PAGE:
butler. Gangway!

We moved in and gave a big party Saturday. Major Bishop, Nigger Horn,
MacGregor, MacDonald, Capt. Benbow and Capt. Baker came in from Hounslow
for dinner and Col. Hastings and Col. Hepburn of the Canadian General
Staff.

We found out too late that we couldn't get any meat without meat coupons.
And there was little else we could buy. We got around the food problem
easily. All we had cooked was soup and fish. Then we made a big tubfull
of eggnog and a couple of big pitchers of mint julep. To make sure that
no one got beyond the fish course, we shook up cocktails too.

Our guests arrived about six and we started doing bottoms-up in rotation.
It was a riot.

Springs was at the head of the table and served. Everybody had a bottle
of port and a bottle of champagne. The butler brought in a big platter of
fish and Springs served them by picking them up by the tail and tossing
one to each guest as if they were seals. At the end of the fish course, I
was alone at the table. The rest were chasing each other all over the
place.

His Lordship has a wonderful collection of ancient war weapons. Before
going to the theatre, where we had a box, all these ruffians armed
themselves with swords, machetes, shillelaghes, maces, clubs, bayonets,
sabers, pikes, flintlock pistols and various daggers and dirks. They
looked like an arsenal. It's a wonder they weren't all arrested. Cal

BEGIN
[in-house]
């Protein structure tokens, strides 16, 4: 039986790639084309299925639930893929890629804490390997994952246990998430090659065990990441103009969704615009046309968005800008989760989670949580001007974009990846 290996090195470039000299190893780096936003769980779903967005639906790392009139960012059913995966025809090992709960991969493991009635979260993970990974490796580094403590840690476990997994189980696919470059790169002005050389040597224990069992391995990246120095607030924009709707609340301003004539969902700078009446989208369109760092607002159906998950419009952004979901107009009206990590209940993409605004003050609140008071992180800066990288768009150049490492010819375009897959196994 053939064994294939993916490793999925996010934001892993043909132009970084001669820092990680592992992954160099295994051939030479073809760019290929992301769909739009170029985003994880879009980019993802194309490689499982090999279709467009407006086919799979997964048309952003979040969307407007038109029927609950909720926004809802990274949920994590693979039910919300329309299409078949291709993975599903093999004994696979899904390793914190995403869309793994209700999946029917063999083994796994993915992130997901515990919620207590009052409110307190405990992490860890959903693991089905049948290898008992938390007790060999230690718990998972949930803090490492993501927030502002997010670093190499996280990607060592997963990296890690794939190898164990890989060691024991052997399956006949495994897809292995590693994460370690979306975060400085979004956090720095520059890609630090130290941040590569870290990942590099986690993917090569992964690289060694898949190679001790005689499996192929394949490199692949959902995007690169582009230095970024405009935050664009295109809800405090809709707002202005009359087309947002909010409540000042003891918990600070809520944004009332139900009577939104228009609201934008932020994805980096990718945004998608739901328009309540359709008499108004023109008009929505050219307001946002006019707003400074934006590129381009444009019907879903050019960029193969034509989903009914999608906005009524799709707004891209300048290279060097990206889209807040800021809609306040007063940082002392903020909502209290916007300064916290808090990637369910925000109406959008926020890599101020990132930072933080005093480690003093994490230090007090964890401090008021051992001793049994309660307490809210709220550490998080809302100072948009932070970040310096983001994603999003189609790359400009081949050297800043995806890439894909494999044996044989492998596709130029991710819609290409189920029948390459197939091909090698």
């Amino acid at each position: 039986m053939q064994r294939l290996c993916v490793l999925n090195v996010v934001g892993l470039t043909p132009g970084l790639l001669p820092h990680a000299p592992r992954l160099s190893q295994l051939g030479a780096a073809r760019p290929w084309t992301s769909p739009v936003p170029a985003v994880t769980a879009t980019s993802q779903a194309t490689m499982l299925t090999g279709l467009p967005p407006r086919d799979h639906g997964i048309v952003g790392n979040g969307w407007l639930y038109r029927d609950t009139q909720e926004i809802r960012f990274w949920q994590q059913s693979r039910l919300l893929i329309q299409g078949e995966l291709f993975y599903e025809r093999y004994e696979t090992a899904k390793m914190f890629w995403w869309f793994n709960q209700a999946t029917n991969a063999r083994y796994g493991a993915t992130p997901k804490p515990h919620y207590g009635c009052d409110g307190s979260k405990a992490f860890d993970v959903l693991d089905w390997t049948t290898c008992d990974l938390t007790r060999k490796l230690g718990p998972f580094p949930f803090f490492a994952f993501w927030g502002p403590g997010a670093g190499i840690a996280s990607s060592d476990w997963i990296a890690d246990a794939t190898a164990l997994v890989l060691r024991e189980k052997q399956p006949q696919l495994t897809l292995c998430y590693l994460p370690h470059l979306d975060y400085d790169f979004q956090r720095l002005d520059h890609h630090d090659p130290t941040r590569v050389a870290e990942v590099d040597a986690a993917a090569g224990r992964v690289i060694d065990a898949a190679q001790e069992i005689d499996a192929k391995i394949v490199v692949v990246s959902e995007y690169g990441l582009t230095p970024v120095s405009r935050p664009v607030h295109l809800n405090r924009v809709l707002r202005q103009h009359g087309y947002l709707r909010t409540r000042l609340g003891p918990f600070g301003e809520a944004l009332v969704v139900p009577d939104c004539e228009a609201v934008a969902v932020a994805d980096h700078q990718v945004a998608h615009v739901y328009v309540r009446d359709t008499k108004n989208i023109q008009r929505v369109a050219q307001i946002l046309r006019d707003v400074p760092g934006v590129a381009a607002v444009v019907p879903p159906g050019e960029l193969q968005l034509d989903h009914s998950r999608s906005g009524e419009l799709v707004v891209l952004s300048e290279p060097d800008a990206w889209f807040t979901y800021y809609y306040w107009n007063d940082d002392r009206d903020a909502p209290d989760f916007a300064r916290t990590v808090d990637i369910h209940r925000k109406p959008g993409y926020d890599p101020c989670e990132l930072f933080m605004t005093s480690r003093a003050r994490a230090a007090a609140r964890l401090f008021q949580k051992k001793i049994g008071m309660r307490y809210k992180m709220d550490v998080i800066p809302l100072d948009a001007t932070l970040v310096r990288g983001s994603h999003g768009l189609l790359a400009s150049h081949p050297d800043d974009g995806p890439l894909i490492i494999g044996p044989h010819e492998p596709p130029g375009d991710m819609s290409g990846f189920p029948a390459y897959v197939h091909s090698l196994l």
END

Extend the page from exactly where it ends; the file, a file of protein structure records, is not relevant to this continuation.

dropped a club on the bass drum in the middle of the show and Benbow
nearly fell out of the box. Springs and Vic Hastings and I improved the
idle hours by taking a Turkish bath and joining the rest of them later
back at the house, as fresh as a spring morning.

April 11th

Springs has given birth to another idea. It may be all right. Some of his
are good and some are awful bad. Information has been received that the
Germans have developed a parachute that can be used from an aeroplane.
Springs got all excited about it and went to see Calthorpe the inventor
of the Guardian Angel parachute that all the balloonitics use. Caithorpe
is working on the idea. Springs offered him two thousand dollars if he
would make one for him according to his idea. Caithorpe said he couldn't
do it as the War Office wouldn't let him work for individuals, but that